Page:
Multiplying Fractions and Mixed Numbers
Students learn how to multiply mixed numbers and multiple sets of improper fractions. The first step for students is to make improper fractions, then to cross cancel, then multiplication is done. Another example is done for students. At the end of the video students are given problems to solve. Video is good quality and good for all students as a review or initial learning of the topic.
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Reducing Fractions Part 1
This video works with reducing fractions by using a number line and doing division of both the numerator and denominator. Having the number line gives another visual tool for students. They do many examples. Video is good quality and good for all students as review or initial learning of the concept.
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Reducing Fractions Part 2a
In this video they talk about reducing fractions to the lowest terms. The fractions they discuss are larger fractions, they require more than one step to be reduced to their lowest level. They also discuss what lowest terms are. They do many different examples.Â  Video is good quality and good for all students as review or initial learning of the concept.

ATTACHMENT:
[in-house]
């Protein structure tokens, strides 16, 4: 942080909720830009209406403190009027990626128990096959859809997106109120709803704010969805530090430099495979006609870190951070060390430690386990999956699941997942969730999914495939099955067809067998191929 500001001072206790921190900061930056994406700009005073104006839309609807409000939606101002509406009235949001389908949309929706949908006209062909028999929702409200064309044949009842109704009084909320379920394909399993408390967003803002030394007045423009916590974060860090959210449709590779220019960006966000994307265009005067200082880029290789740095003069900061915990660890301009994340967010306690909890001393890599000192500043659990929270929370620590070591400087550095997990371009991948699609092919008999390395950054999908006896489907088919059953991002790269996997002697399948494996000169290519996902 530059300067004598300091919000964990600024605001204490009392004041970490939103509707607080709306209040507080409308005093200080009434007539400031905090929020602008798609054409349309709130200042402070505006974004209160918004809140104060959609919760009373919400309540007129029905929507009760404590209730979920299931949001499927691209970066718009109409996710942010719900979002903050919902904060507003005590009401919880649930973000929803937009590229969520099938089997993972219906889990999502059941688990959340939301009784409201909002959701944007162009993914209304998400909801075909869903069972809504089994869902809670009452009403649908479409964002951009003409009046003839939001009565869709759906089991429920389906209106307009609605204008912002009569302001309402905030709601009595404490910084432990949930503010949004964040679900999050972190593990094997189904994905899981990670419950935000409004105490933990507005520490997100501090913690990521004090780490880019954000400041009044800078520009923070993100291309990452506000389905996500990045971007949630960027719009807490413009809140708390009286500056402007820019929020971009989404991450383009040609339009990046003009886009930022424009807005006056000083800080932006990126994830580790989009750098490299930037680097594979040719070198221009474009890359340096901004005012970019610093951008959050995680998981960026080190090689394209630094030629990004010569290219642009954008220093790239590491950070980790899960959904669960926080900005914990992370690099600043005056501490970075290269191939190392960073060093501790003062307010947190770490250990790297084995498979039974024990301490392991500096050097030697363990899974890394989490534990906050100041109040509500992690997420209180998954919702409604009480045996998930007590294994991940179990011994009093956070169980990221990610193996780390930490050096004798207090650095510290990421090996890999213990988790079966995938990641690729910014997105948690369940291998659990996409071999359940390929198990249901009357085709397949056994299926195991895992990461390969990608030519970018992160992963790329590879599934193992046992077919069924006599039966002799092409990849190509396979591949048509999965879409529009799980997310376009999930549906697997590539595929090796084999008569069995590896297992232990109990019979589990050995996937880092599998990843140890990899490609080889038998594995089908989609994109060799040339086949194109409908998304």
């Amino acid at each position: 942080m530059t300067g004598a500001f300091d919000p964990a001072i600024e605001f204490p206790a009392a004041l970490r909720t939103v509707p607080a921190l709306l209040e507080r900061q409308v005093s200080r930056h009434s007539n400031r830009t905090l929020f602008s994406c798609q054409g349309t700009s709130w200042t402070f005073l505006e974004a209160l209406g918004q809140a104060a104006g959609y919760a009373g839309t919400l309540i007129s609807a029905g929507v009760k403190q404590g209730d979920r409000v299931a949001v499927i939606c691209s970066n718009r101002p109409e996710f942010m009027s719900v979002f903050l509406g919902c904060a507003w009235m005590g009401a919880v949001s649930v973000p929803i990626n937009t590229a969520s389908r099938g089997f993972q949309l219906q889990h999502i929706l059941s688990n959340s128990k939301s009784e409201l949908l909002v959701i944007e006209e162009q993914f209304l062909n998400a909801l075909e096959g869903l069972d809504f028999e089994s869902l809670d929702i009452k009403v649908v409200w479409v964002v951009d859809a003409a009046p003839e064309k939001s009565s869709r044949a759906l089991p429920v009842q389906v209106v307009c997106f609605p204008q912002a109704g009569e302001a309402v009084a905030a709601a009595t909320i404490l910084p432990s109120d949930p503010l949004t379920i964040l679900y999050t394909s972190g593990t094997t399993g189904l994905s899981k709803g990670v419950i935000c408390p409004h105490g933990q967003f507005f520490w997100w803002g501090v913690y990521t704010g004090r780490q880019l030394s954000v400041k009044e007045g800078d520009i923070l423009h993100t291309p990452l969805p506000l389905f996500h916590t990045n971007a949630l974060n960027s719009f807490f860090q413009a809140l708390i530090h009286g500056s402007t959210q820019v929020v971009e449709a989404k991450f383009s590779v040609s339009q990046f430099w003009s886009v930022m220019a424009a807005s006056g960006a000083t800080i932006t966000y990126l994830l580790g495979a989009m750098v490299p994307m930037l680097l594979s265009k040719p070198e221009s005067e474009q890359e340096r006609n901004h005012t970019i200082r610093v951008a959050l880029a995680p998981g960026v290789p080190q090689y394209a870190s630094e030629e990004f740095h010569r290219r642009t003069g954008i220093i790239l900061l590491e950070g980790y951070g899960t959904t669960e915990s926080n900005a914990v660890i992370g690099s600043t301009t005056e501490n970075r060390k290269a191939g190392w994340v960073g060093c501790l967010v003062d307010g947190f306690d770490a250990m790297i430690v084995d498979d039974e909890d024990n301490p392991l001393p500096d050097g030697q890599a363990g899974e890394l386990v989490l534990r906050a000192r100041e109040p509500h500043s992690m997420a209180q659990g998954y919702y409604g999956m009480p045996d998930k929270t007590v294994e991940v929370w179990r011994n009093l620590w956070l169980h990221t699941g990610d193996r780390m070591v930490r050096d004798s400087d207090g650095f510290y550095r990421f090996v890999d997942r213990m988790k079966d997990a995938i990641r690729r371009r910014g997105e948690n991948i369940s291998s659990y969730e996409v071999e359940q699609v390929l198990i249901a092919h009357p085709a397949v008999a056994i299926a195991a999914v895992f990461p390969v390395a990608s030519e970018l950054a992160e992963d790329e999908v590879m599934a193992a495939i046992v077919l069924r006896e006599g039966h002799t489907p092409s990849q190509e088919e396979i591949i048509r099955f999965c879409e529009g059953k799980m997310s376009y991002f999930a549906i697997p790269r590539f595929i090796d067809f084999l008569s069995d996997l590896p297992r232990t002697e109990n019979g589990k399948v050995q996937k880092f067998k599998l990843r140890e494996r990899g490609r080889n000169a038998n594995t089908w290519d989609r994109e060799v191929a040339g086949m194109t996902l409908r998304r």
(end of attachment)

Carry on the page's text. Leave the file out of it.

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Reducing Fractions Part 2b
This video is a continuation of Part 2a, they start where the previous one left off, the middle of a problem. They continue to reduce fractions using many examples. The numerator and denominators are increased to larger numbers. They do a number of different examples.Â  Video is good quality and good for all students as review or initial learning of the concept.
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Converting Improper Fraction to Mixed Number
Instructor uses a white board to demonstrate how to convert improper fractions to mixed numbers.  Students learn that a proper fraction is a fraction whose numerator is less than or equal to its denominator. For example, 3/7, 16/18, and 4/4 are proper fractions. And an improper fraction is a fraction whose numerator is greater than its denominator. For example, 5/2 and 10/3 are improper fractions. Note that an improper fraction can be rewritten as a mixed number. For example, 5/2 can be rew
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Absolute Value & The Opposite of a Number
The first thing that is discussed in this video is the definition of absolute value. Absolute value actually represents distance and is always positive, the symbol of an absolute value is the two bars around the value. Distances are always positive that is why absolute values are always positive. They show absolute value using a number line. Many examples are given, when an equation is between the two bars it means the answer should be in absolute value terms. Then they discuss the opposite of a
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Absolute Value